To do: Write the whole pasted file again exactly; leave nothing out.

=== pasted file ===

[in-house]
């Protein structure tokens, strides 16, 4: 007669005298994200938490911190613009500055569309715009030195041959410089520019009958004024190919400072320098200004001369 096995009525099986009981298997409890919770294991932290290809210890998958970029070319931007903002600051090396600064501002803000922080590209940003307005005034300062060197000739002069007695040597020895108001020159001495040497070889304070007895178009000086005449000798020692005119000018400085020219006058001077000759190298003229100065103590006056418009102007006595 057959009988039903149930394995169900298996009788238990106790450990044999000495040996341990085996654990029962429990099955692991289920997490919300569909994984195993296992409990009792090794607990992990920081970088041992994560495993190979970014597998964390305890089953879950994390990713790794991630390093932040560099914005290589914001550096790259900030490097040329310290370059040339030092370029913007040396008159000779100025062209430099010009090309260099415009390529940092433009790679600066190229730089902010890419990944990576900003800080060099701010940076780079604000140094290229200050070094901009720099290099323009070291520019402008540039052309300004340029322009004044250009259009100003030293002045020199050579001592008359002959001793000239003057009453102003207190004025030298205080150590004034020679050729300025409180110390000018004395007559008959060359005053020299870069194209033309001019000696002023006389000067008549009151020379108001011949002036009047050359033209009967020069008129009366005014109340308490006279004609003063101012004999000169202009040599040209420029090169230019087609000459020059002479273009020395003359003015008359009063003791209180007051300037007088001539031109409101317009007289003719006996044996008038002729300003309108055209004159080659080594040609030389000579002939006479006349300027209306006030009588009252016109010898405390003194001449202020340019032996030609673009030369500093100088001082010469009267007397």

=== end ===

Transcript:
[in-house]
């Protein structure tokens, strides 16, 4: 007669005298994200938490911190613009500055569309715009030195041959410089520019009958004024190919400072320098200004001369 096995009525099986009981298997409890919770294991932290290809210890998958970029070319931007903002600051090396600064501002803000922080590209940003307005005034300062060197000739002069007695040597020895108001020159001495040497070889304070007895178009000086005449000798020692005119000018400085020219006058001077000759190298003229100065103590006056418009102007006595 057959009988039903149930394995169900298996009788238990106790450990044999000495040996341990085996654990029962429990099955692991289920997490919300569909994984195993296992409990009792090794607990992990920081970088041992994560495993190979970014597998964390305890089953879950994390990713790794991630390093932040560099914005290589914001550096790259900030490097040329310290370059040339030092370029913007040396008159000779100025062209430099010009090309260099415009390529940092433009790679600066190229730089902010890419990944990576900003800080060099701010940076780079604000140094290229200050070094901009720099290099323009070291520019402008540039052309300004340029322009004044250009259009100003030293002045020199050579001592008359002959001793000239003057009453102003207190004025030298205080150590004034020679050729300025409180110390000018004395007559008959060359005053020299870069194209033309001019000696002023006389000067008549009151020379108001011949002036009047050359033209009967020069008129009366005014109340308490006279004609003063101012004999000169202009040599040209420029090169230019087609000459020059002479273009020395003359003015008359009063003791209180007051300037007088001539031109409101317009007289003719006996044996008038002729300003309108055209004159080659080594040609030389000579002939006479006349300027209306006030009588009252016109010898405390003194001449202020340019032996030609673009030369500093100088001082010469009267007397």